$2 Trillion A Year Needed To Triple Global Renewables By 2030

Investment in Africa needs to grow five-fold to ramp up renewables twice as fast as global average

A new report by think tank Climate Analytics finds $8 trillion of investment is needed for new renewables and $4 trillion for grid and storage infrastructure to deliver the 2030 tripling goal agreed at COP28 – or combined, $2 trillion a year on average. Using climate finance to mobilise $100 billion a year for the rollout in Sub-Saharan Africa – five times current investment levels –would ensure energy access for all and align the region with the global target.

Asia is the only region that could be considered on track to triple renewables in line with 1.5ºC but it is clear that these fall far below 1.5ºC compatibility. In Asia, renewable capacity could reach 5-5.7 TW by 2030 under current policies and measures, which at the upper end would align with 1.5ºC.

This is largely driven by the rate of renewables deployment in China and India, where forecasts show particularly strong growth in renewables under current policies. In China, renewables are on track to grow 3.5–3.9 fold from 2022-2030, while in India they are forecast to grow 2.9-3.5 fold.

In the case of the OECD, no country is on track to triple renewable capacity relative to 2022 levels, the USA is leading the race as the Inflation Reduction Act takes effect. Meanwhile Japan is lagging behind, with renewable capacity set only to grow 50% over 2022-2030.

In Asia, while India and China are surging ahead in renewables deployment, much of the rest of the region is growing more slowly.

Tripling renewable capacity without controlling energy demand could lead to a large, wasteful energy system in which large amounts of renewables exist alongside large amounts of fossil fuel demand. It is the combination of tripling renewables and doubling energy efficiency that will lead to a fossil fuel phase-out. While momentum grows around tripling renewables, we need to see commensurate ambition on phasing out fossil fuels.

“$2 trillion a year sounds like a cost, but it’s really a choice. We’re set to invest over $6 trillion in fossil fuels over this decade – more than enough to close the tripling investment gap. Faced with this choice, I’d go with the safest, best value option – renewables,” says the report’s lead author and Climate Analytics expert Dr. Neil Grant.

The report calculates how fast different regions need to act to triple global renewables based on current capacities and future needs. Renewable capacity in Sub-Saharan Africa needs to scale rapidly by a factor of seven (double the global average) due to historic underinvestment and energy access needs. The OECD is forecast to double its renewables by 2030, but it needs to triple. Accelerating action in line with this would close 60% of the global gap between forecast capacity in 2030 and the tripling goal.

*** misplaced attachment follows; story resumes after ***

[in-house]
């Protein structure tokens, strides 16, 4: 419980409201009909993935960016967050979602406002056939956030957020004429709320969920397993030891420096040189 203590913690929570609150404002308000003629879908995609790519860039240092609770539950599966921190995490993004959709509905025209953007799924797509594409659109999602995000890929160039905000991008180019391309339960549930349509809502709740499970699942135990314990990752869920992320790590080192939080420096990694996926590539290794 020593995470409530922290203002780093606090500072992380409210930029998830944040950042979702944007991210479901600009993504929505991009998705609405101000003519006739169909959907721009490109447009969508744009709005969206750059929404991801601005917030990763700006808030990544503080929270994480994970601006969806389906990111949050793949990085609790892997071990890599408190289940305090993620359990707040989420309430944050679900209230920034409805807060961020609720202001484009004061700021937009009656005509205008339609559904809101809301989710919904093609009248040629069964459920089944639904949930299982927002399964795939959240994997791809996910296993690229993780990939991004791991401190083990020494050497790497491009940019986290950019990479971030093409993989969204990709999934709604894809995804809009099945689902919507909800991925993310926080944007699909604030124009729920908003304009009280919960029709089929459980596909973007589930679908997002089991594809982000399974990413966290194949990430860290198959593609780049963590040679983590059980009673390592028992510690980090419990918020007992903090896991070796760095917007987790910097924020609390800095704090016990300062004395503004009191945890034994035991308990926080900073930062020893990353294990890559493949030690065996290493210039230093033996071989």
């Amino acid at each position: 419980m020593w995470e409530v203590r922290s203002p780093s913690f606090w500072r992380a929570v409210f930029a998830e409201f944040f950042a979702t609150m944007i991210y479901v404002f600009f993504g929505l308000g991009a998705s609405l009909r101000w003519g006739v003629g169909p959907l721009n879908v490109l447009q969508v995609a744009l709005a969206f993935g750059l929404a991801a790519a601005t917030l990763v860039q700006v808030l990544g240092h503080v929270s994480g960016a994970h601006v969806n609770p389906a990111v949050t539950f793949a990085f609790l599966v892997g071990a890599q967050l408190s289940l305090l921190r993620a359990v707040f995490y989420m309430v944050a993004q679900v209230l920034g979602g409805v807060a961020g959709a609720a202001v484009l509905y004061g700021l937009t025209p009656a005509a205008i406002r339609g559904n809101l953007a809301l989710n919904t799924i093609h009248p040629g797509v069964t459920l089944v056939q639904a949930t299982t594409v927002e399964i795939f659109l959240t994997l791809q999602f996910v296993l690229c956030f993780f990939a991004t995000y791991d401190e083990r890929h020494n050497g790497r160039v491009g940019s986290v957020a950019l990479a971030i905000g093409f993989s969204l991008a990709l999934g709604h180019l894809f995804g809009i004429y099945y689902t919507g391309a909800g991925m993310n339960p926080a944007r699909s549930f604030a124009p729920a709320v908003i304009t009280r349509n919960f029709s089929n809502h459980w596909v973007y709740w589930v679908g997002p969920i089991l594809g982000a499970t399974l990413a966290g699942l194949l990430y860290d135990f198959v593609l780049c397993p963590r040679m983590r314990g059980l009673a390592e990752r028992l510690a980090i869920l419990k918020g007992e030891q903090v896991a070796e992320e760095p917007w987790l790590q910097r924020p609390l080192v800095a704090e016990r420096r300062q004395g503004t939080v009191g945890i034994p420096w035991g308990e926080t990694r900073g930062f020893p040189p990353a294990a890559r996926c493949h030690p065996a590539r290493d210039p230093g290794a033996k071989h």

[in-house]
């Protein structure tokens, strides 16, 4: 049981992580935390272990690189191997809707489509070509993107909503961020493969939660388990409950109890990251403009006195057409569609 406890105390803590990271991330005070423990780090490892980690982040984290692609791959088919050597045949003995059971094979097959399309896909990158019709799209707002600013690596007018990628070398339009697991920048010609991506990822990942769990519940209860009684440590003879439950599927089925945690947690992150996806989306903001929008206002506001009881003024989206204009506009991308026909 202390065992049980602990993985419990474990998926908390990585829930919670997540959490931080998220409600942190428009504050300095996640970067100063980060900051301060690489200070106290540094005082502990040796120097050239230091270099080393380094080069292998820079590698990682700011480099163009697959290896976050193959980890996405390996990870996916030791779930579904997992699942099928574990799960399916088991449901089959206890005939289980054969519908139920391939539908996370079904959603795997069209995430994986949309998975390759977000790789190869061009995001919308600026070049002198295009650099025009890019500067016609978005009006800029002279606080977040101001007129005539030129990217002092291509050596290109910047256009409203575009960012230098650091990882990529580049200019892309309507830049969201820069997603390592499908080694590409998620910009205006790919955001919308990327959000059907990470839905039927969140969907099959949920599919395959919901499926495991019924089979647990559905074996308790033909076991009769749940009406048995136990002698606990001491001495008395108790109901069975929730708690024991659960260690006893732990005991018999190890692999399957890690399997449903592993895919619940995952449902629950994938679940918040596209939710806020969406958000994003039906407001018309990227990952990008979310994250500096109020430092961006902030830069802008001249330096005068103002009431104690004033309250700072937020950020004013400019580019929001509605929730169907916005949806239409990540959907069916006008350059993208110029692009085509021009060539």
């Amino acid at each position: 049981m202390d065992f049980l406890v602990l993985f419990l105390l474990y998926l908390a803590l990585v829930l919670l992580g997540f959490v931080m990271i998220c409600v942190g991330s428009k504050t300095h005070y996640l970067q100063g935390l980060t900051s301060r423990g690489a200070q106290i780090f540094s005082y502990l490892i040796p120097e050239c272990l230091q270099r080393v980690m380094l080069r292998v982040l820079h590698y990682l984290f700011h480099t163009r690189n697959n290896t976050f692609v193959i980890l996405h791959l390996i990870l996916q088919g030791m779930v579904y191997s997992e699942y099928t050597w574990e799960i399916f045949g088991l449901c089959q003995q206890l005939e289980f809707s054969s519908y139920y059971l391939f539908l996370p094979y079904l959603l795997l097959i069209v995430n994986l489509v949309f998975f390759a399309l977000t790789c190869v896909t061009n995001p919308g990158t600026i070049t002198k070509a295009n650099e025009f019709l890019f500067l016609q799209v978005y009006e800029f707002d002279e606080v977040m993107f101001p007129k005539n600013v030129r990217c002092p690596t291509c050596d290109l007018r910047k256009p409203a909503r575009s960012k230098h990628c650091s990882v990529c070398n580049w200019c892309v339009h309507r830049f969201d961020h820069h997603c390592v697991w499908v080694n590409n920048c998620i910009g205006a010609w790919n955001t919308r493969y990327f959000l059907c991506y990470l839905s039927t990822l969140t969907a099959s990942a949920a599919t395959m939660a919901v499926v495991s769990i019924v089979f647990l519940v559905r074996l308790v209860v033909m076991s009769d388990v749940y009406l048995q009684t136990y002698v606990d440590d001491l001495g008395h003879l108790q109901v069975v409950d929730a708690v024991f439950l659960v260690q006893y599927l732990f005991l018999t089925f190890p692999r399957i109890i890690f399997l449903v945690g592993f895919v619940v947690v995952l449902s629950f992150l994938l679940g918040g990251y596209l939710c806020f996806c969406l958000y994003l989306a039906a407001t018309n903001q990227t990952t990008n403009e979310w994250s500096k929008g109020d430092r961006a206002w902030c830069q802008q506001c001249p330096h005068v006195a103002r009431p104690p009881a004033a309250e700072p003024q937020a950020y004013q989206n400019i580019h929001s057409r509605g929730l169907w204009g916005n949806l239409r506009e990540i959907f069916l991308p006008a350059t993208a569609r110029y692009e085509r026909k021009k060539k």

Countries in the region claiming to be climate leaders need to walk the talk, not just by ramping up renewables at home, but by coming for other regions which need finance to contribute to the tripling goal,” says Claire Fyson, co- author on the report and Head of Policy atClimate Analytics.
“The renewables industry stands ready to deliver on the global tripling goal. But to get there in time, we need governments to take urgent action to turbocharge an already buoyant renewables market. Public finance is key, especially international support to provide access to low-cost capital for emerging markets to join the renewables era, ensuring a clean, secure and just transition for all,” says Bruce Douglas, CEO of the Global Renewables Alliance in reaction to the report.

Tripling renewables by 2030 is not the end of the story. The report finds renewables need to continue growing strongly beyond the end of the decade, scaling up five times by 2035 relative to 2022, to limit warming to 1.5°C. As governments start to develop their 2035 targets for the next round of NDCs, they should consider how to follow through on the tripling ambition collectively agreed at COP28.

The writer of this article is Dr. Seema Javed, an environmentalist & a communications professional in the field of climate and energy

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